26. Bec Frédérique & Ben Salem Mélika & Collard Fabrice, 2002. "Asymmetries in Monetary Policy Reaction Function: Evidence for U.S. French and German Central Banks," Studies in Nonlinear Dynamics & Econometrics, De Gruyter, vol. 6(2), pages 1-22, July.
  27. Nordhaus, William D, 1975. "The Political Business Cycle," Review of Economic Studies, Wiley Blackwell, vol. 42(2), pages 169-90, April.
  28. Eijffinger, S. & De Hann, J., 1995. "The Political Economy of Central Bank Independence," Papers 9587, Tilburg - Center for Economic Research.
  29. Philip Arestis & Georgios E. Chortareas, 2007. "Natural equilibrium real interest rate estimates and monetary policy design," Journal of Post Keynesian Economics, M.E. Sharpe, Inc., vol. 29(4), pages 621-643, July.
  30. Leigh, Daniel, 2008. "Estimating the Federal Reserve's implicit inflation target: A state space approach," Journal of Economic Dynamics and Control, Elsevier, vol. 32(6), pages 2013-2030, June.
  31. Jeffrey C. Fuhrer, 1997. "Central bank independence and inflation targeting: monetary policy paradigms for the next millenium?," New England Economic Review, Federal Reserve Bank of Boston, issue Jan, pages 19-36.
  32. Jesús Cuaresma & Ernest Gnan & Doris Ritzberger-Gruenwald, 2004. "Searching for the natural rate of interest: a euro area perspective," Economic Change and Restructuring, Springer, vol. 31(2), pages 185-204, June.
  33. Alberto Alesina, 1988. "Macroeconomics and Politics," NBER Chapters, in: NBER Macroeconomics Annual 1988, Volume 3, pages 13-62 National Bureau of Economic Research, Inc.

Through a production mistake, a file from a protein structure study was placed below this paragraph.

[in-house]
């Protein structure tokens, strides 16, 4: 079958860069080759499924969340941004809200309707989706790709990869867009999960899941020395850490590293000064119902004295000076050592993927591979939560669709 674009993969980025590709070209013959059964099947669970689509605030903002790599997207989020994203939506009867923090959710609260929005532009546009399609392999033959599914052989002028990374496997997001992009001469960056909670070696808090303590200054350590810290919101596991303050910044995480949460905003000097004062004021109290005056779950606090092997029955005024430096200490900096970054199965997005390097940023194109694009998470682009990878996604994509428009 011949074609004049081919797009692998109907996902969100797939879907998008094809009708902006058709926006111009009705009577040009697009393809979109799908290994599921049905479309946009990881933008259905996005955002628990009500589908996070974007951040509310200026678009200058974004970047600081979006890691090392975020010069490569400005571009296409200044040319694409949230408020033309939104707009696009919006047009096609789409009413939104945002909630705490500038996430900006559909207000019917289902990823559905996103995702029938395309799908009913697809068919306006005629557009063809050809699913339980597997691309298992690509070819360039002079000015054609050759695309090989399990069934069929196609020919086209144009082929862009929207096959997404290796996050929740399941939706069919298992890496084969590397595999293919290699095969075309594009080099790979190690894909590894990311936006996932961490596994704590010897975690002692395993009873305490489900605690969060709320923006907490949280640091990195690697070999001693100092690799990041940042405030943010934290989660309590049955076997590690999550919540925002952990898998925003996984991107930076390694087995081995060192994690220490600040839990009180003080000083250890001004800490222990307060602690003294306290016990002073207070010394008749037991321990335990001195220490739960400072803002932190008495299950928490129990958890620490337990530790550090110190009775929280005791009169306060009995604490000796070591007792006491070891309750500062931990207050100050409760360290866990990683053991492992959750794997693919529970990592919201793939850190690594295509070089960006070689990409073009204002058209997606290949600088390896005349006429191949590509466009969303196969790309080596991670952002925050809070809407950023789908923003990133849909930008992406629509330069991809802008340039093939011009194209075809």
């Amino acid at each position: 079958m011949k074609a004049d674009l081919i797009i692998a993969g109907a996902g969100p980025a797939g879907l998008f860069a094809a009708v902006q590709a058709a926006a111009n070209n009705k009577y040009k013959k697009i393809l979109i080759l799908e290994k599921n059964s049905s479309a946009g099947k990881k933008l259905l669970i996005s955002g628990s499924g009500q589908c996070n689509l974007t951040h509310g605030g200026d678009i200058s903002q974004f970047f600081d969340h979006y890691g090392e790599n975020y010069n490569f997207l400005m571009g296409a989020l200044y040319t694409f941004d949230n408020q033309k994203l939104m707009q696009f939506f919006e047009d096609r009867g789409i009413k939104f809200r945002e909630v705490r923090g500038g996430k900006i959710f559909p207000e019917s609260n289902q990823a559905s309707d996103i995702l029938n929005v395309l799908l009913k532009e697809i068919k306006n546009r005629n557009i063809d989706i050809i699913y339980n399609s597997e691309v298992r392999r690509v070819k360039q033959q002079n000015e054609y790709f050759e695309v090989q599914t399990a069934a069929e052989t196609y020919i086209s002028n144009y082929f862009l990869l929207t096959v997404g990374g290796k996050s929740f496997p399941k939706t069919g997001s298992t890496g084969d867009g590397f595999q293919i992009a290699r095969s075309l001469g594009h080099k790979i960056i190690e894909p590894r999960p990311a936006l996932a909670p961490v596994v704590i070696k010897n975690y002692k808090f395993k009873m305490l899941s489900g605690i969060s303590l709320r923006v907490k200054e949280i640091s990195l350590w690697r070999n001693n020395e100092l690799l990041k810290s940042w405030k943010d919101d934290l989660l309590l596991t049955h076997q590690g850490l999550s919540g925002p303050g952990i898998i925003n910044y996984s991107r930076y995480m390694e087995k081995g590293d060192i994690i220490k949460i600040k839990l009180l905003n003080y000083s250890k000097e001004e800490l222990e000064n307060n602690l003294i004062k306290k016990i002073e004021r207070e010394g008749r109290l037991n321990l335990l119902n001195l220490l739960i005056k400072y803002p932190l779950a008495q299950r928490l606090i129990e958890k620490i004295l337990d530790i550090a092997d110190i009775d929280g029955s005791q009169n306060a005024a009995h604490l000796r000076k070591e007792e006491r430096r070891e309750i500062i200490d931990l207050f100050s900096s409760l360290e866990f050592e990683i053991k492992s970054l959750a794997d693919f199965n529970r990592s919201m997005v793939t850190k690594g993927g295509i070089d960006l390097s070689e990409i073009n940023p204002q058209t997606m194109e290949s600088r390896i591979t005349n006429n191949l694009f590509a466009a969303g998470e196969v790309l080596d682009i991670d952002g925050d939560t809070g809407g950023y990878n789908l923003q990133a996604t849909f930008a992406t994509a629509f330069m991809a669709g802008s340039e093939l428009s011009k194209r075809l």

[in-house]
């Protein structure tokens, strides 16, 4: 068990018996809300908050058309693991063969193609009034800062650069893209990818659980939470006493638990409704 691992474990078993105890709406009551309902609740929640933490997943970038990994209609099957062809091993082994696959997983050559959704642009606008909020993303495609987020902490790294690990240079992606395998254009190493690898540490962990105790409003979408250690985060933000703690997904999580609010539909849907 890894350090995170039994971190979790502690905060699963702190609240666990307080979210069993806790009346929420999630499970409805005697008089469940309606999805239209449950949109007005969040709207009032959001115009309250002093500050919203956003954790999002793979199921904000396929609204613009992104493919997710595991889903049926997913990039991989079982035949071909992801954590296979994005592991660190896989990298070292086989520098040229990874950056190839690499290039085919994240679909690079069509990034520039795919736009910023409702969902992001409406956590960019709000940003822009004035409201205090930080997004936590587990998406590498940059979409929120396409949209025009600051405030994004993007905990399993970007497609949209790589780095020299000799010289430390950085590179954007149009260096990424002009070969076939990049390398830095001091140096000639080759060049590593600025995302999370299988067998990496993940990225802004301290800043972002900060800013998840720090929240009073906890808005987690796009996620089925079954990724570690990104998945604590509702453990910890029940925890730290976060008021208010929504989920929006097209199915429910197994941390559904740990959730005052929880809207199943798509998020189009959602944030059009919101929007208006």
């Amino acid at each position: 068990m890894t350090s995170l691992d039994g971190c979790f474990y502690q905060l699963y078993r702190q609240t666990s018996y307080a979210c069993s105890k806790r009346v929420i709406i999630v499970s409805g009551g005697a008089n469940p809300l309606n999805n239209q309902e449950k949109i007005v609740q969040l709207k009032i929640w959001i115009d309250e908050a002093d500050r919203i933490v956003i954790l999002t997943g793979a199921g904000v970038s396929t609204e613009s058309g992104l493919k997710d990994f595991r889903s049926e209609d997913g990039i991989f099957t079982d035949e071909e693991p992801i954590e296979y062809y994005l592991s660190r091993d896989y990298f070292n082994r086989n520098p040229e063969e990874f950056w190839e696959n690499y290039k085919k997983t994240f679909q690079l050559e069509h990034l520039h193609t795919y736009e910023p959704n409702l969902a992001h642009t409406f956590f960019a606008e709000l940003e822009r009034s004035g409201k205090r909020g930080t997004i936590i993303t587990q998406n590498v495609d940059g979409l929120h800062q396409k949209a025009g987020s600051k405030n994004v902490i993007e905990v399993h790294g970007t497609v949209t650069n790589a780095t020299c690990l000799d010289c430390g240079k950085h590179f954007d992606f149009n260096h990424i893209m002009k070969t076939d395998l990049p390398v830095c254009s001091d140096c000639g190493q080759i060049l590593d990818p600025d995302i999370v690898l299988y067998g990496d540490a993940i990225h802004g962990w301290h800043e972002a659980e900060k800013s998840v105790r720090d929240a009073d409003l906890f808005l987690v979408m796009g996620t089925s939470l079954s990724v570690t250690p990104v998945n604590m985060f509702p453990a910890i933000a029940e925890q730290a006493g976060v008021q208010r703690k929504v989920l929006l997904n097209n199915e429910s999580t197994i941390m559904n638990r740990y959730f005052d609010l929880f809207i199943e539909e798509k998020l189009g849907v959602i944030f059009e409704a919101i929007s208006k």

34. Jeroen Klomp & Jakob de Haan, 2010. "Inflation And Central Bank Independence: A Meta-Regression Analysis," Journal of Economic Surveys, Wiley Blackwell, vol. 24(4), pages 593-621, 09.
  35. Hadri, Kaddour & Lockwood, Ben & Maloney, John, 1998. "Does Central Bank Independence Smooth the Political Business Cycle in Inflation? Some OECD Evidence," The Manchester School of Economic & Social Studies, University of Manchester, vol. 66(4), pages 377-95, September.
Full references (including those not matched with items on IDEAS)

This item is not listed on Wikipedia, on a reading list or among the top items on IDEAS.

When requesting a correction, please mention this item's handle: RePEc:kap:iecepo:v:9:y:2012:i:3:p:265-295. See general information about how to correct material in RePEc.

For technical questions regarding this item, or to correct its authors, title, abstract, bibliographic or download information, contact: (Guenther Eichhorn)

or (Christopher F. Baum)

If you have authored this item and are not yet registered with RePEc, we encourage you to do it here. This allows to link your profile to this item. It also allows you to accept potential citations to this item that we are uncertain about.

If references are entirely missing, you can add them using this form.

If the full references list an item that is present in RePEc, but the system did not link to it, you can help with this form.

If you know of missing items citing this one, you can help us creating those links by adding the relevant references in the same way as above, for each refering item. If you are a registered author of this item, you may also want to check the "citations" tab in your profile, as there may be some citations waiting for confirmation.

Please note that corrections may take a couple of weeks to filter through the various RePEc services.

This information is provided to you by IDEAS at the Research Division of the Federal Reserve Bank of St. Louis using RePEc data.